MoMA
January 15, 2016  |  Five for Friday
Five for Friday: The Art of David Bowie

Five for Friday, written by a variety of MoMA staff members, is our attempt to spotlight some of the compelling, charming, and downright curious works in the Museum’s rich collection.

To call David Bowie an art enthusiast would be something of an understatement; at times it seemed that his very existence was an art project. His chameleonic public persona was deeply inspired by dance and performance art (and his subsequent influence on those areas has been equally profound); he was an avowed lover of German Expressionist painting and film, and was a painter himself throughout his life; one of his best songs is called “Andy Warhol“; he had quite the art collection himself. And, I’m happy to say, he could occasionally be spotted among his fellow New Yorkers in the galleries at MoMA.

Unsurprisingly, Bowie also sought out the brightest talents in design and photography to help create his album covers and keep the David Bowie publicity machine chugging along, and we are proud to have several examples in the MoMA design collection. (If you can make it to the Museum, two of the works below are currently on view in the exhibition Making Music Modern: Design for Ear and Eye, which closes on Monday, January 18.)

<a class="noborder" href="http://www.moma.org/collection/works/189050">Aladdin_Sane</a>

1. Brian Duffy. Album cover for David Bowie, Aladdin Sane. 1973
You’ll be seeing that lightning bolt quite a bit for the next few months. Brian Duffy worked with Bowie on some of his most iconic photo shoots, and on this one they captured what may be the quintessential image of the musician’s career. French make-up artist Pierre La Roche was responsible for the lightning bolt seen ’round the world.
 

<a class="noborder" href="http://www.moma.org/collection/works/156050">Heroes</a>

2. Unknown designer. Promotional poster for David Bowie, Heroes. 1977
Masayoshi Sukita took the cover photo for Bowie’s “Heroes” album, the musical pinnacle of his “Berlin period.” Bowie’s pose is an homage to the 1917 Erich Heckel painting Roquairol. (Iggy Pop also throws a Roquairol pose on the cover of his 1977 album The Idiot, on which Bowie served as producer, cowriter, keyboardist, and frequent backup vocalist.)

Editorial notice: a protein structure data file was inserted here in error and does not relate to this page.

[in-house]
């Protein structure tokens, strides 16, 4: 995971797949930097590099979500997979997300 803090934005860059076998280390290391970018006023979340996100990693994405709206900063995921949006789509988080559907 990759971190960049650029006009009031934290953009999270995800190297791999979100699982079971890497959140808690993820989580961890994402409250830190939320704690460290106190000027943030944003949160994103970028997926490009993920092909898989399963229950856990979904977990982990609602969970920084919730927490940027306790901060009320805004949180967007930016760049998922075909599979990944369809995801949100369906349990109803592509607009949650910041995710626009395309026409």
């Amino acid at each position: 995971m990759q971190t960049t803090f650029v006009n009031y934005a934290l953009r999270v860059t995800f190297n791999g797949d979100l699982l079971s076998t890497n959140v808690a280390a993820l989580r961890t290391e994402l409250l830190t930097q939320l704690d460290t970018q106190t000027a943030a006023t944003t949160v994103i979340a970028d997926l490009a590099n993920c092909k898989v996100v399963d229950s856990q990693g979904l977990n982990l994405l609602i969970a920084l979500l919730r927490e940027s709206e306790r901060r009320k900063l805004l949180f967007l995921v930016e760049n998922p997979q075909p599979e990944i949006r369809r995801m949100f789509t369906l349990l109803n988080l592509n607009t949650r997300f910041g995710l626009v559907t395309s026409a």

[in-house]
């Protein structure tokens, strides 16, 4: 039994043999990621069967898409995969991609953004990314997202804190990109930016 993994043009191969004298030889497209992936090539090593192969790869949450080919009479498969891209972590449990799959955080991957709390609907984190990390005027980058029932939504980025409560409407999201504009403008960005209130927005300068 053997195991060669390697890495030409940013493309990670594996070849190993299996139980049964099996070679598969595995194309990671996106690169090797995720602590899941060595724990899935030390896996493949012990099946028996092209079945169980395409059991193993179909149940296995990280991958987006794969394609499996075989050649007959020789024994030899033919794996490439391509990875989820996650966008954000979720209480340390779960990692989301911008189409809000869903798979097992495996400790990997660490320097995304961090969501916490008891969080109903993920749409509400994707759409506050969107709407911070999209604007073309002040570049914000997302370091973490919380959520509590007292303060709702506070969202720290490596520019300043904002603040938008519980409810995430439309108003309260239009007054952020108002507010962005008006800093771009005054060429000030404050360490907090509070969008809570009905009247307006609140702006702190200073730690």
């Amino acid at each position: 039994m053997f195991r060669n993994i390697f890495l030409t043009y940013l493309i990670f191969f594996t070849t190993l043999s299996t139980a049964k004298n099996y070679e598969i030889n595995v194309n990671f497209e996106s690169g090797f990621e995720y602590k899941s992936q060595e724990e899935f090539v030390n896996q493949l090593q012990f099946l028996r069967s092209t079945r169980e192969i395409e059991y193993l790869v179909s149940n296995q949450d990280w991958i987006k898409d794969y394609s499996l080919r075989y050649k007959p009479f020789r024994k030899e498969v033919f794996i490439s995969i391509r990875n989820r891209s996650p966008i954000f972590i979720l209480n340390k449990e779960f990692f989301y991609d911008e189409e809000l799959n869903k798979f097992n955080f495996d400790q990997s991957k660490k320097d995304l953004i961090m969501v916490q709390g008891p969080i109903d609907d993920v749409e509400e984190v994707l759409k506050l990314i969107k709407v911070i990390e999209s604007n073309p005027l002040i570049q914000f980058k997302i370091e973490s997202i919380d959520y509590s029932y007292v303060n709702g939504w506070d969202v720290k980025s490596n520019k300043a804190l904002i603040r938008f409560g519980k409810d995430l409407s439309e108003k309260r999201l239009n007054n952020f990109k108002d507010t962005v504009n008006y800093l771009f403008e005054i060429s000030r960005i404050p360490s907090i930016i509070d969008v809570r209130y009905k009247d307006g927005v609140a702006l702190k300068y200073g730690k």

<a class="noborder" href="https://moma.org/wp/inside_out/wp-content/uploads/2016/01/Bowie-posters.jpg">Bowie-posters</a>

3. 1972 Ziggy Stardust promotions. From left: Randy Tuten. David Bowie & the Spiders from Mars, Winterland Concert. 1972; Unknown designer. David Bowie, Ziggy Stardust. 1972
Having taken England by storm, Ziggy Stardust & the Spiders from Mars set their sights on the U.S. Randy Tuten, who designed the Winterland Ballroom concert poster, was one of the most prolific poster artists of the psychedelic era, and served as the first in-house designer for the legendary promoter Bill Graham.
 

<a class="noborder" href="http://www.moma.org/collection/works/156049">Diamond-Dogs</a>

4. Guy Peellaert. Promotional poster for David Bowie, Diamond Dogs. 1974
Belgian artist Guy Peellaert designed a number of well-known album covers and movie posters, many (including this one) featuring his own paintings. In addition to this promotional item, Peellaert painted the Diamond Dogs album cover.
 

<a class="noborder" href="http://www.moma.org/collection/works/156051">Lets-Dance</a>

5. Mick Haggerty. Promotional poster for David Bowie, “Let’s Dance” single. 1983
Mick Haggarty used a silhouetted version of his cover for Bowie’s 1983 Let’s Dance album to promote the title-track single. Haggarty would continue to work with Bowie throughout the 1980s, designing the covers for Tonight (1984) and Never Let Me Down (1987).